'Unacceptable': Mexico Slams US Spying on President
The Mexican government says it "categorically condemns" email spying, after SPIEGEL reported that documents leaked by Edward Snowden show the US gained access to the email of former Mexican President Felipe Calderon.
On Sunday, SPIEGEL reported that America's National Security Agency (NSA) had accessed the email system of Mexico's "Presidencia" domain, believed to be used by members of former President Felipe Calderon's cabinet.
"This practice is unacceptable, illegitimate and contrary to Mexican law and international law," Mexico's Foreign Ministry said in a statement. "In a relationship of neighbors and partners, there is no room for the kind of activities that allegedly took place."
Last month, the Brazilian Globo TV network revealed that a document dated June 2012 indicated the NSA had read current Mexican President Enrique Pena Nieto's emails before he succeeded Calderon in December 2012.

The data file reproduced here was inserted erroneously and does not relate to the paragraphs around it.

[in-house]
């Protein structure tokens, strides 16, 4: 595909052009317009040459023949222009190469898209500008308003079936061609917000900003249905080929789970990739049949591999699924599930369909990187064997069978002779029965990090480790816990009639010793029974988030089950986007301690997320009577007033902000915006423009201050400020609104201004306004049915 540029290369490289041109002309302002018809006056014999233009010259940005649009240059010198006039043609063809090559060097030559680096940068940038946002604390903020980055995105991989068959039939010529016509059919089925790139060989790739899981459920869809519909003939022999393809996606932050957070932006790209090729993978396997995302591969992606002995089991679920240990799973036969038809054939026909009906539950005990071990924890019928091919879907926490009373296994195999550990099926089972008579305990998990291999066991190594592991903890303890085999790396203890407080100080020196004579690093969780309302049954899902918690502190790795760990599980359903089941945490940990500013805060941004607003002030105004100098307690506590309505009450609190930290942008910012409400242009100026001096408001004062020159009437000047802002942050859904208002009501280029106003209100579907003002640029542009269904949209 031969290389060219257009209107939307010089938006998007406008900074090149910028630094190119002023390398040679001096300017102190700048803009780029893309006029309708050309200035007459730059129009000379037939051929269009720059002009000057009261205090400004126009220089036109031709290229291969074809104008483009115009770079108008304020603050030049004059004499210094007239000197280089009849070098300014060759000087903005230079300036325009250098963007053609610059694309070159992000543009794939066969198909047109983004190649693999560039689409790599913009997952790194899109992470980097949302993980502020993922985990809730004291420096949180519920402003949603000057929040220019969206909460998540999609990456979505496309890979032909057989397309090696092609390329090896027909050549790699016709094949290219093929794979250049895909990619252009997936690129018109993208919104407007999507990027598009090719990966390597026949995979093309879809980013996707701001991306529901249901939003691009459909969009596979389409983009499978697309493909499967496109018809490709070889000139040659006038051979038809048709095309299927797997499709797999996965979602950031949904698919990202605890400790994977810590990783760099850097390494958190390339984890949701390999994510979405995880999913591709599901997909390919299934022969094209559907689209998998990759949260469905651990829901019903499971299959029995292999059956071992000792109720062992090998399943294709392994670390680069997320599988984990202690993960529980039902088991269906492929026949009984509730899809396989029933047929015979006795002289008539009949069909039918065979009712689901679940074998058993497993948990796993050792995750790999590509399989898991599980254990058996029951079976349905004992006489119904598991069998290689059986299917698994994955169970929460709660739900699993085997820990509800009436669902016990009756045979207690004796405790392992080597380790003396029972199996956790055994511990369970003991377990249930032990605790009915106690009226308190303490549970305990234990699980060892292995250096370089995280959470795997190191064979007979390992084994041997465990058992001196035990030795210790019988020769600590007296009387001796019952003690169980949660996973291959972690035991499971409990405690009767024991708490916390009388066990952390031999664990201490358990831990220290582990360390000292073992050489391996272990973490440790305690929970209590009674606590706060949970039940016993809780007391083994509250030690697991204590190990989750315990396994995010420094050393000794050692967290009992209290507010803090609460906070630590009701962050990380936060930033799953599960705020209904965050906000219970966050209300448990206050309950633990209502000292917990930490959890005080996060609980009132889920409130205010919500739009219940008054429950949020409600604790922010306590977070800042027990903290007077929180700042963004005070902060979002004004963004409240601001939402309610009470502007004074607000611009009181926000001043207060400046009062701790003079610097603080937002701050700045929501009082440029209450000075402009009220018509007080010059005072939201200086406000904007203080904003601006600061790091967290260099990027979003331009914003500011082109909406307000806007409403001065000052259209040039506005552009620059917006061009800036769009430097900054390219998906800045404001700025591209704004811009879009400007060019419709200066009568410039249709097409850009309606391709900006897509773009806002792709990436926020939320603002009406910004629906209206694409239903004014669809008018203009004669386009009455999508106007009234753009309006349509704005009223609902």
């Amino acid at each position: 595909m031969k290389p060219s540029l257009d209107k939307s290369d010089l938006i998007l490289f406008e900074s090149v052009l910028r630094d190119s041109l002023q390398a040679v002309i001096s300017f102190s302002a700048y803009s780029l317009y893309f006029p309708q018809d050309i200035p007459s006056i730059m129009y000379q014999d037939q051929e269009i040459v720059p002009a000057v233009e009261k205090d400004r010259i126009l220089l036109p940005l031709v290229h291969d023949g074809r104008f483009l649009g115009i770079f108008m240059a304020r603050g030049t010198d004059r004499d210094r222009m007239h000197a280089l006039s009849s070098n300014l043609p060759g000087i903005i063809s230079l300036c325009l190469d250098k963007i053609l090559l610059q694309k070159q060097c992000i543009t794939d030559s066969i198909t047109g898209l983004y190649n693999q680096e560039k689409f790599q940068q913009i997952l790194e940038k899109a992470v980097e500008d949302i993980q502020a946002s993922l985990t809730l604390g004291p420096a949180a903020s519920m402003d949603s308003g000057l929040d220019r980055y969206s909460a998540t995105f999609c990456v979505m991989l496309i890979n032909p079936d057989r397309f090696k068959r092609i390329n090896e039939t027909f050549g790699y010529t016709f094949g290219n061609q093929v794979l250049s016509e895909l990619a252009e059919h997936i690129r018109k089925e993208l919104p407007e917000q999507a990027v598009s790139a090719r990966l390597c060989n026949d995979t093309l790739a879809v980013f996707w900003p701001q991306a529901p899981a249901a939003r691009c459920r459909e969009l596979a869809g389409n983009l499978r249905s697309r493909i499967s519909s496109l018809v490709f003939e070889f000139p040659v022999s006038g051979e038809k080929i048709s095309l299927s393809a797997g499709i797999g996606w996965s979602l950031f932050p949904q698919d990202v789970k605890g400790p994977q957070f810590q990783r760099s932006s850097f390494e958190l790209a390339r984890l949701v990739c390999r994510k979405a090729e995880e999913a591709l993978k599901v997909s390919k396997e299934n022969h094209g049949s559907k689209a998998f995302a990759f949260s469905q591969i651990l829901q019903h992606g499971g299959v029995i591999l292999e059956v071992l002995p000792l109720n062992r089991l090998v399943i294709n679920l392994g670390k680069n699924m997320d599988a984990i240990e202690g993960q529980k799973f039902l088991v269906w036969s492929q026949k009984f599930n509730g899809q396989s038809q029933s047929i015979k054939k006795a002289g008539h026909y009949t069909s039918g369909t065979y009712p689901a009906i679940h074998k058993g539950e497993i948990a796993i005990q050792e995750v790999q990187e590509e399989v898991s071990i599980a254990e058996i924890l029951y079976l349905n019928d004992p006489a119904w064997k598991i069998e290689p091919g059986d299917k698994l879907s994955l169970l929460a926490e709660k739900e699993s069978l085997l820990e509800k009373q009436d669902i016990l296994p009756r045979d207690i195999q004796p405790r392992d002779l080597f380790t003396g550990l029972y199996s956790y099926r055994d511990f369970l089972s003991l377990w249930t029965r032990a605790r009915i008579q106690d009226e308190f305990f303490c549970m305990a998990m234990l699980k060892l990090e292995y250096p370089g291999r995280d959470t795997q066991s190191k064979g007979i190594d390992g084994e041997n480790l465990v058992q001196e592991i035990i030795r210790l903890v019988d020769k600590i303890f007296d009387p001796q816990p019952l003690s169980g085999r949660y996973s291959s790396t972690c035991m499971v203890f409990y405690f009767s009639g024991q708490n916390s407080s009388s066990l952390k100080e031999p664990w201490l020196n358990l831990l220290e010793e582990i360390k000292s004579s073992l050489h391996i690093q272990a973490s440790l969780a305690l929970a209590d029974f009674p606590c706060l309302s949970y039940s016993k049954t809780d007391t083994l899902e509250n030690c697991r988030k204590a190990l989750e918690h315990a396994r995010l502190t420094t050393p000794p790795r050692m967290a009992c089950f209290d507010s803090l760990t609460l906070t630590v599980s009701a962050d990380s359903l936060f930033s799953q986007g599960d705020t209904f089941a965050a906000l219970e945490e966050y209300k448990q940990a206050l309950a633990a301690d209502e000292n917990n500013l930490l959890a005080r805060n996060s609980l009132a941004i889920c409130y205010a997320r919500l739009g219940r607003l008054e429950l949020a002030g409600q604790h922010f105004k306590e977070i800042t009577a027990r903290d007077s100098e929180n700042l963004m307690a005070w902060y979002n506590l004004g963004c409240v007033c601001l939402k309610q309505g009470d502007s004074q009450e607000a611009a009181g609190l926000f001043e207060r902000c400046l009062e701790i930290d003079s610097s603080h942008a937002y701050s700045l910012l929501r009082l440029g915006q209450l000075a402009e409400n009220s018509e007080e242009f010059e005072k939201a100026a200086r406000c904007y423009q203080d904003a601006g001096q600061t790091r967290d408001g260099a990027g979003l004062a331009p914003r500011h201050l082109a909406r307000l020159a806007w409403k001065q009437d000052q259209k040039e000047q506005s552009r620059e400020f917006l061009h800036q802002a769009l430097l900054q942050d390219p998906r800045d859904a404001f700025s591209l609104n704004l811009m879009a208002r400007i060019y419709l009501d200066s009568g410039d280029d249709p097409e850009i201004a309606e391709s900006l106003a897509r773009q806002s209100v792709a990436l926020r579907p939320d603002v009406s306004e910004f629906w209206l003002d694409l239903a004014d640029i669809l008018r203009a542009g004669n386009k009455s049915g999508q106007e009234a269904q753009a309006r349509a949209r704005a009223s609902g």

At the G20 meeting in Russia last month, Obama promised Nieto to carry out an "exhaustive investigation" into who was responsible for the suspected espionage.
"Mexico will re-emphasize the importance for our country of this investigation, which should be concluded as quickly as possible," the ministry said in its statement.
A Relatively Muted Response
But as a country that sends nearly 80 percent of its exported goods to the US, Mexico's response to the spying allegations has so far been more muted than Brazil's.
After the Globo TV report alleged that the NSA had also snooped on her communications, Brazilian President Dilma Rousseff suspended plans for a state visit to Washington and later blasted the US over spying at the UN General Assembly.
jlp -- with wires
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